I've found another example to explain this idealogy I had on this missing animation principle I call "Direction"
You see I read this book a while ago about caricatures by Alex Hughes called "Learn to Draw Caricatures" which I think is a decent start on caricatures.
I'm going to use a page I found as an example:
This is a good example of "Stretch" with no direction, as he explains in the book he's just stretching the face (Which explains that why just stretching the entire face isn't always the best soluation). Unfortunately a lot of cartoons nowadays have "Squash and Stretch" with no real purpose behind it (Without Direction), they're just relying the principles and formulas to animate.
These examples show that he isn't just stretching features, he's also holding some back as well. He's identifies which factors on the face need to do what, he's found the purpose his aiming for. Unfortunately he's final drawing is a little too focused on design gimmicks and things I guess he likes to add into his drawings out of habit (I'm a bit like that too).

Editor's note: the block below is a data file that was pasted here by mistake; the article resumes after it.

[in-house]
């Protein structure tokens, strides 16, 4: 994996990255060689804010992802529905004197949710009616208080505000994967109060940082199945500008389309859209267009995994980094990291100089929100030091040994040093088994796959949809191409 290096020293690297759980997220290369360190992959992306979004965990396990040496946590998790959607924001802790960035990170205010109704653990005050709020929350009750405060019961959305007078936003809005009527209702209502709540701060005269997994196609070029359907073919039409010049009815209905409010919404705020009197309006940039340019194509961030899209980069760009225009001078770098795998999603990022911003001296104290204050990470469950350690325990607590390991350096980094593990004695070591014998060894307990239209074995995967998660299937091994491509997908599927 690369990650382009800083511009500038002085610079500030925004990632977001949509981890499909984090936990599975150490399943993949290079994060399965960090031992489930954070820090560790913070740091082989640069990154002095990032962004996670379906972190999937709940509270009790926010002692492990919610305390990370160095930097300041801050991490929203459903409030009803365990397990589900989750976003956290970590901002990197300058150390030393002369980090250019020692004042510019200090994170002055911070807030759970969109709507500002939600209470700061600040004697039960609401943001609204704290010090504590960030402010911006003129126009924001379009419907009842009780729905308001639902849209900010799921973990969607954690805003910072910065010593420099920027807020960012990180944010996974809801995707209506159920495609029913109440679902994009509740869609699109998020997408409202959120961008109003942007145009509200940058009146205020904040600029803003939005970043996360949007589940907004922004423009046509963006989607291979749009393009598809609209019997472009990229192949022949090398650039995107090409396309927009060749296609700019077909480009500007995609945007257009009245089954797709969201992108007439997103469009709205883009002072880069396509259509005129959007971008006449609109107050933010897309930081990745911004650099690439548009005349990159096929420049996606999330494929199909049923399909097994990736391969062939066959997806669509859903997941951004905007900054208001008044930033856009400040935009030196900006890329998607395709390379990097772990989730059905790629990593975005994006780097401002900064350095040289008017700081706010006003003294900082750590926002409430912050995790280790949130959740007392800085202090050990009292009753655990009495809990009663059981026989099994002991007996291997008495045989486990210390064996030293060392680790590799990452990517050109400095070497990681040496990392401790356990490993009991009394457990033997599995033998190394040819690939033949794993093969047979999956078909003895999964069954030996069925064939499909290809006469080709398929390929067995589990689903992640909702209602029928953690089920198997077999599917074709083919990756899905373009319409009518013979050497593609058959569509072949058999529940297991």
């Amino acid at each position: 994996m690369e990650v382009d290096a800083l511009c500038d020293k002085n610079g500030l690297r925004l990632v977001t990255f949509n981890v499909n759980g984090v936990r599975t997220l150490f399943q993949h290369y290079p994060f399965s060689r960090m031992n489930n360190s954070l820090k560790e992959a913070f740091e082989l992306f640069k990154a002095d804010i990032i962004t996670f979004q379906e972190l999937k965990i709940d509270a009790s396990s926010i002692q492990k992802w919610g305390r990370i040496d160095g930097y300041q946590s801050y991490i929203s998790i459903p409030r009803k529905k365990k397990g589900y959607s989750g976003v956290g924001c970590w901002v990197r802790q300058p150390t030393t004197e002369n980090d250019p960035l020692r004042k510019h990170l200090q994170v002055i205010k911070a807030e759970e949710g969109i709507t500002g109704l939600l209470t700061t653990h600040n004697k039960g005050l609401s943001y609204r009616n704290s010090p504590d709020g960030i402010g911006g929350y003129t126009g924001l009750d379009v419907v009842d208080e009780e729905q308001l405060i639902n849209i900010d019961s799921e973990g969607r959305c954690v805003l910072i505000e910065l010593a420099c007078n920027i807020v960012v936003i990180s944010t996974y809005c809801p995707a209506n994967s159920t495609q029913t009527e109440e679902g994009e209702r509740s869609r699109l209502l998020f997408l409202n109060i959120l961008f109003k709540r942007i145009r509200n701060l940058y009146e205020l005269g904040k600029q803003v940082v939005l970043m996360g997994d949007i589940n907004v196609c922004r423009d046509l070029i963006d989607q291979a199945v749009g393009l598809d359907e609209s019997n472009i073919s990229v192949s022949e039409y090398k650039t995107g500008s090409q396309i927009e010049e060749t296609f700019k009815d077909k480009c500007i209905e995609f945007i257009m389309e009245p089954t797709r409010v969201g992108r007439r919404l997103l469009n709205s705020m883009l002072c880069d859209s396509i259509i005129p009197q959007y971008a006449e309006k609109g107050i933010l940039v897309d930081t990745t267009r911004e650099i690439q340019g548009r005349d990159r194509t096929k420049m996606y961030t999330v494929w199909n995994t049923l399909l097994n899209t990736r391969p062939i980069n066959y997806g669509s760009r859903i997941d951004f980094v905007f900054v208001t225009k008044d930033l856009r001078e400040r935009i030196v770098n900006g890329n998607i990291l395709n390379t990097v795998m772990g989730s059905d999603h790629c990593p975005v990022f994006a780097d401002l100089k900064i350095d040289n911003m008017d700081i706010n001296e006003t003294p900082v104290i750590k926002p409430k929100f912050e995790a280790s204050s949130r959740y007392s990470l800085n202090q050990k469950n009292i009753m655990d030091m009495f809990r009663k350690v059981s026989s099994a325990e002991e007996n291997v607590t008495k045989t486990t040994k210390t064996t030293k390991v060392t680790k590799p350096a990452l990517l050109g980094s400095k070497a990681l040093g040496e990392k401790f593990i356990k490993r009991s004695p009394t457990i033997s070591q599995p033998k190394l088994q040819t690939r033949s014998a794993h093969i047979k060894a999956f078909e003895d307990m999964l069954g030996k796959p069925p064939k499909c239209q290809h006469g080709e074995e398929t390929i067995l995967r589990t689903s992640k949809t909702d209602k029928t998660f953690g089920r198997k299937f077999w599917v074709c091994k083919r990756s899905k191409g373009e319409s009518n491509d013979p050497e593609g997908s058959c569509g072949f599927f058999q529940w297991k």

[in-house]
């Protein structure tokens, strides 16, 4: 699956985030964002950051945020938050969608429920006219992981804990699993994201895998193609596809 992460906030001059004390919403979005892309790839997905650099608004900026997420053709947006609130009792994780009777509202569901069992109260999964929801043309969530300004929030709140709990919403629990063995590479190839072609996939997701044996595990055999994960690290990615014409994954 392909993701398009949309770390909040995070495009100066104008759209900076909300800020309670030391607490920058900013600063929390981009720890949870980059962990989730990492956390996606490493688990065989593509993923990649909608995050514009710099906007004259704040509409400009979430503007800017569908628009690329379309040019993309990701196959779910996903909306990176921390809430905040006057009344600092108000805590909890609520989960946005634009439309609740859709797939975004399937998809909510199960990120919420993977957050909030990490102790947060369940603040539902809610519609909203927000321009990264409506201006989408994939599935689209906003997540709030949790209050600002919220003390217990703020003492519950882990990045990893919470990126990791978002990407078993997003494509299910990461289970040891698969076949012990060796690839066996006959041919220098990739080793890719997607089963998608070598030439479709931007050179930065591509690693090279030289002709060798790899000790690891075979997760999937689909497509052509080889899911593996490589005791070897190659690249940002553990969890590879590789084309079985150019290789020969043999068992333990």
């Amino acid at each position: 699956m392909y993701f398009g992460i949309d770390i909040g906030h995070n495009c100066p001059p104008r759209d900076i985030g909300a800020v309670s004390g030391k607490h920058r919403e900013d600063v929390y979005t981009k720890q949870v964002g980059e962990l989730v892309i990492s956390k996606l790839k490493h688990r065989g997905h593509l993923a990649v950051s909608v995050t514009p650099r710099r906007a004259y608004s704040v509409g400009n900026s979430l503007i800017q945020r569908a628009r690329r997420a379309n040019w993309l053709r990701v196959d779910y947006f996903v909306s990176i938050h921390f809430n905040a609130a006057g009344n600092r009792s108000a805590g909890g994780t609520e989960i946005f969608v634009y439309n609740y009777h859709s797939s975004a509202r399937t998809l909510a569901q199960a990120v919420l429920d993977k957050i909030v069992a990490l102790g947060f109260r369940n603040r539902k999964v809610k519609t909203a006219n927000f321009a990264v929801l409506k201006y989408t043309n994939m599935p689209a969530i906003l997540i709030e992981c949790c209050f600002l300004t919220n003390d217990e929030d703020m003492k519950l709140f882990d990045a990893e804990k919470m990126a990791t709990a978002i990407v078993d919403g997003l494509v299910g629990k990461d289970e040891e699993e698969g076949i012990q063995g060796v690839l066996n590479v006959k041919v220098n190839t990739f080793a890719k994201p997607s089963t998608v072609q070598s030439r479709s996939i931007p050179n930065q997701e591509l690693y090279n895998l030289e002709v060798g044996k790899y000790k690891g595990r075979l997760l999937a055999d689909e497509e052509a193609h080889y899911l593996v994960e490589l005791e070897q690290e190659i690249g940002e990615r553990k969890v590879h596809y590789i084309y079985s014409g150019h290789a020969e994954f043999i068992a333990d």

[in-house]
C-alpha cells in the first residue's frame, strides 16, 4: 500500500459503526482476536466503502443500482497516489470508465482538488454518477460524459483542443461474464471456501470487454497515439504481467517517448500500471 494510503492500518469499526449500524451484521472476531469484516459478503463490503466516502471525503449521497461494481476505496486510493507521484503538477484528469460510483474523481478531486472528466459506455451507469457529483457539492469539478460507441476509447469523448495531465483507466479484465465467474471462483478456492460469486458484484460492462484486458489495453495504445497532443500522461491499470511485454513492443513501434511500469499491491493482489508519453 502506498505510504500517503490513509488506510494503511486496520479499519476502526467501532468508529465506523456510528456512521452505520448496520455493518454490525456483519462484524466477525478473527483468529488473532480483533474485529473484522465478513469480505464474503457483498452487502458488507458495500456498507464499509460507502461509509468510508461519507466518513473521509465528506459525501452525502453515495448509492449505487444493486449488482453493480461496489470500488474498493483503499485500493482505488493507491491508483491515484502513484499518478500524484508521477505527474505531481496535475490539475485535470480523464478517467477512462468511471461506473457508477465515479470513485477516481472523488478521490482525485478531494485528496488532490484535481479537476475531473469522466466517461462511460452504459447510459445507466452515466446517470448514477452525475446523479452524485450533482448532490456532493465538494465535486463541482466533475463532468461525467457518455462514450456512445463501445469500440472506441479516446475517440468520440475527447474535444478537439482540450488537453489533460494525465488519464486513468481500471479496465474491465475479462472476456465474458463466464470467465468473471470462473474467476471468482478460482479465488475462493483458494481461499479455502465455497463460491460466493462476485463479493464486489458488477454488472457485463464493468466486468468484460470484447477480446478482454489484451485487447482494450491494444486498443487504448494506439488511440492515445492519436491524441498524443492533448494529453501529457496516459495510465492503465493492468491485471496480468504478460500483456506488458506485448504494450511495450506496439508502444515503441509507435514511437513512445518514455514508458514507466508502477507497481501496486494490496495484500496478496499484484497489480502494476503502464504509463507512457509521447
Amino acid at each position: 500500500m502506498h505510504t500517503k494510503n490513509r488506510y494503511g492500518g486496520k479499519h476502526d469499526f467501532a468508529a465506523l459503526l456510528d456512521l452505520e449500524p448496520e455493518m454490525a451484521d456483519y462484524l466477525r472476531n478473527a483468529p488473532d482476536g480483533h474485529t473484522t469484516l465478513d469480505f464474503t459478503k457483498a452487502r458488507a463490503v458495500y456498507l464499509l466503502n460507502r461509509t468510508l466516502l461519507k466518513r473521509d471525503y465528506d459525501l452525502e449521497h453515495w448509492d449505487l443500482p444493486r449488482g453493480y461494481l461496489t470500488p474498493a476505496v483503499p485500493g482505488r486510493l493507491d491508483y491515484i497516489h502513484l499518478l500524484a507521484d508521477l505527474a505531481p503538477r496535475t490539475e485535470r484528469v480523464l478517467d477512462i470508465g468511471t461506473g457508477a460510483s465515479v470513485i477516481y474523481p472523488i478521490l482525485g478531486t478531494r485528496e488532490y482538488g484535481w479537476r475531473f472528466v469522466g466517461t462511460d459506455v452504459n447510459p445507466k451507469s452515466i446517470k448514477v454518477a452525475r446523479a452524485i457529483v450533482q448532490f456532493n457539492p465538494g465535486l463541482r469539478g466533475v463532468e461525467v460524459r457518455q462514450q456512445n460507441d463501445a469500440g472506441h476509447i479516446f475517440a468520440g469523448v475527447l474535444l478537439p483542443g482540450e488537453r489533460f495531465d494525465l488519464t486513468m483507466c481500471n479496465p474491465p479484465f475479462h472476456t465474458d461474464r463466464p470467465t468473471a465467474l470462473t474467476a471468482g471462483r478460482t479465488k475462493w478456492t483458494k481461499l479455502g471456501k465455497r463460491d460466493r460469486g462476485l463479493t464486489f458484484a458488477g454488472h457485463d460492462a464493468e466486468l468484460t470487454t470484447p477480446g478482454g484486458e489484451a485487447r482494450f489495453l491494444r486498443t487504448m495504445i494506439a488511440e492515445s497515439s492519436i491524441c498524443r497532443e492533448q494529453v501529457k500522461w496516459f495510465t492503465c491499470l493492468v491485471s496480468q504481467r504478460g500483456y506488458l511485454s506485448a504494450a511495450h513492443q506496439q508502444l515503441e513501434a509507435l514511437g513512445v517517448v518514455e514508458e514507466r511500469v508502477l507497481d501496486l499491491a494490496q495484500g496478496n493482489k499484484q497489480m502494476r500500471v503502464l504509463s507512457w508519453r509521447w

Here's my pathetic attempt at it, originally I started just copying the form and general construction of the final drawing (Which is partly the reason why his head is leaning back).
I found that some of the features from the original were lost in the final (Maybe to force appeal into the drawing). I feel that drawings should never force focus appeal into them, I strongly believe that "Direction" or "Purpose" or "Clarity" or "Whatever you would like to call it" needs to be understood more then simply making the drawing look nice.
Appeal as a principle is some nasty joke of an idea of forcing something nature to work in a way that it shouldn't and that's why there is a lot of nice looking stuff out there nowadays but not a lot of it has a true driving force of what they are trying to accomplish or show.
Here is some of the factors I felt I did correctly with direction by understand what to push for. Please note I am not talking about exaggeration, exaggeration is the amount of direction you put into it.